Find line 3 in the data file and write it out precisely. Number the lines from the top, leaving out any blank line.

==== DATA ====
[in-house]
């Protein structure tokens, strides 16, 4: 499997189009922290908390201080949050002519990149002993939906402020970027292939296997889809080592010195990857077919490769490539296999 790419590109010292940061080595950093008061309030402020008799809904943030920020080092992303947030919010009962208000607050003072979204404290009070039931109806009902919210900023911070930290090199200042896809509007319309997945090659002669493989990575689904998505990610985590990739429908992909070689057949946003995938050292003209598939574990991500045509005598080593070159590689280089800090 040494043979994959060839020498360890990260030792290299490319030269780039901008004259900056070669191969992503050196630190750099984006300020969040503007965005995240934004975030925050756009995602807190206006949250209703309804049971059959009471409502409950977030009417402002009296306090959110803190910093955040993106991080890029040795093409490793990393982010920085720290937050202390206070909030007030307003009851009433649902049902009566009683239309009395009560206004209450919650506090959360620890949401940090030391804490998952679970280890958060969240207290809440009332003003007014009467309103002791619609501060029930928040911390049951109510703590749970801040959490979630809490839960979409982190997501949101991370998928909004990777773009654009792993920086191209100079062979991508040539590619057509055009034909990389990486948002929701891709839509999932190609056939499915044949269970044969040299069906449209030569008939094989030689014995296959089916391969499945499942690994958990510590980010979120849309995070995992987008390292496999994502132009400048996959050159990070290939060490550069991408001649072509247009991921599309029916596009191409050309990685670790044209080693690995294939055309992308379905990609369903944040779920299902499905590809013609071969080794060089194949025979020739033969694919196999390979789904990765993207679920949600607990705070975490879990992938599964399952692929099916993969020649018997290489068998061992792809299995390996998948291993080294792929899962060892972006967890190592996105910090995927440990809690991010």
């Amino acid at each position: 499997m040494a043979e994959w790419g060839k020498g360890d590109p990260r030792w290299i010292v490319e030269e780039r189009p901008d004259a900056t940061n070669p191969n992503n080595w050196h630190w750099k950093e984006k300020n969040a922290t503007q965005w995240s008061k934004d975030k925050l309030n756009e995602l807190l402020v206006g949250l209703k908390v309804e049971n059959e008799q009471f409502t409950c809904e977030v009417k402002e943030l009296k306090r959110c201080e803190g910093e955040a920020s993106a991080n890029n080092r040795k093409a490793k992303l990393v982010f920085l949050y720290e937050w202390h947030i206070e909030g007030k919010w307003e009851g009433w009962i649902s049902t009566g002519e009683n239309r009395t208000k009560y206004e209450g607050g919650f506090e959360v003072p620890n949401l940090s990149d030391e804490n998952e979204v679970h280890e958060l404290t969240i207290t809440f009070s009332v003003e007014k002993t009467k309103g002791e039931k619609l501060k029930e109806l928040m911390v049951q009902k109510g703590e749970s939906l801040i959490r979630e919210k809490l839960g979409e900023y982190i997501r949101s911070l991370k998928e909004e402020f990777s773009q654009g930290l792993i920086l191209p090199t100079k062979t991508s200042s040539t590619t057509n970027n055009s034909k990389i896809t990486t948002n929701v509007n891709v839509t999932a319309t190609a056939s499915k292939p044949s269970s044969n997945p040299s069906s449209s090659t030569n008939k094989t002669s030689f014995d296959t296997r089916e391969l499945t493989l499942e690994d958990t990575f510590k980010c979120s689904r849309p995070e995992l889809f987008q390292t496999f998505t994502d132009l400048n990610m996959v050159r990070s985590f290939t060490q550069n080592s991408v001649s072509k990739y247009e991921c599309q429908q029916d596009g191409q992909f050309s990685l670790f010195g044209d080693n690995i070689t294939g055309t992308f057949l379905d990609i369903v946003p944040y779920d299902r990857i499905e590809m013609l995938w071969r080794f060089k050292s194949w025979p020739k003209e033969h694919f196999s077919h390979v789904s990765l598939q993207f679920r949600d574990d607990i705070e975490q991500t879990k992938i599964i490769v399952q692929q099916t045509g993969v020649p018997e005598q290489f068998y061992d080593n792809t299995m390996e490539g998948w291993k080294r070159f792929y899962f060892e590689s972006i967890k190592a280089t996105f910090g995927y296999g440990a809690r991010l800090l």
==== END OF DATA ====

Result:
């Amino acid at each position: 499997m040494a043979e994959w790419g060839k020498g360890d590109p990260r030792w290299i010292v490319e030269e780039r189009p901008d004259a900056t940061n070669p191969n992503n080595w050196h630190w750099k950093e984006k300020n969040a922290t503007q965005w995240s008061k934004d975030k925050l309030n756009e995602l807190l402020v206006g949250l209703k908390v309804e049971n059959e008799q009471f409502t409950c809904e977030v009417k402002e943030l009296k306090r959110c201080e803190g910093e955040a920020s993106a991080n890029n080092r040795k093409a490793k992303l990393v982010f920085l949050y720290e937050w202390h947030i206070e909030g007030k919010w307003e009851g009433w009962i649902s049902t009566g002519e009683n239309r009395t208000k009560y206004e209450g607050g919650f506090e959360v003072p620890n949401l940090s990149d030391e804490n998952e979204v679970h280890e958060l404290t969240i207290t809440f009070s009332v003003e007014k002993t009467k309103g002791e039931k619609l501060k029930e109806l928040m911390v049951q009902k109510g703590e749970s939906l801040i959490r979630e919210k809490l839960g979409e900023y982190i997501r949101s911070l991370k998928e909004e402020f990777s773009q654009g930290l792993i920086l191209p090199t100079k062979t991508s200042s040539t590619t057509n970027n055009s034909k990389i896809t990486t948002n929701v509007n891709v839509t999932a319309t190609a056939s499915k292939p044949s269970s044969n997945p040299s069906s449209s090659t030569n008939k094989t002669s030689f014995d296959t296997r089916e391969l499945t493989l499942e690994d958990t990575f510590k980010c979120s689904r849309p995070e995992l889809f987008q390292t496999f998505t994502d132009l400048n990610m996959v050159r990070s985590f290939t060490q550069n080592s991408v001649s072509k990739y247009e991921c599309q429908q029916d596009g191409q992909f050309s990685l670790f010195g044209d080693n690995i070689t294939g055309t992308f057949l379905d990609i369903v946003p944040y779920d299902r990857i499905e590809m013609l995938w071969r080794f060089k050292s194949w025979p020739k003209e033969h694919f196999s077919h390979v789904s990765l598939q993207f679920r949600d574990d607990i705070e975490q991500t879990k992938i599964i490769v399952q692929q099916t045509g993969v020649p018997e005598q290489f068998y061992d080593n792809t299995m390996e490539g998948w291993k080294r070159f792929y899962f060892e590689s972006i967890k190592a280089t996105f910090g995927y296999g440990a809690r991010l800090l």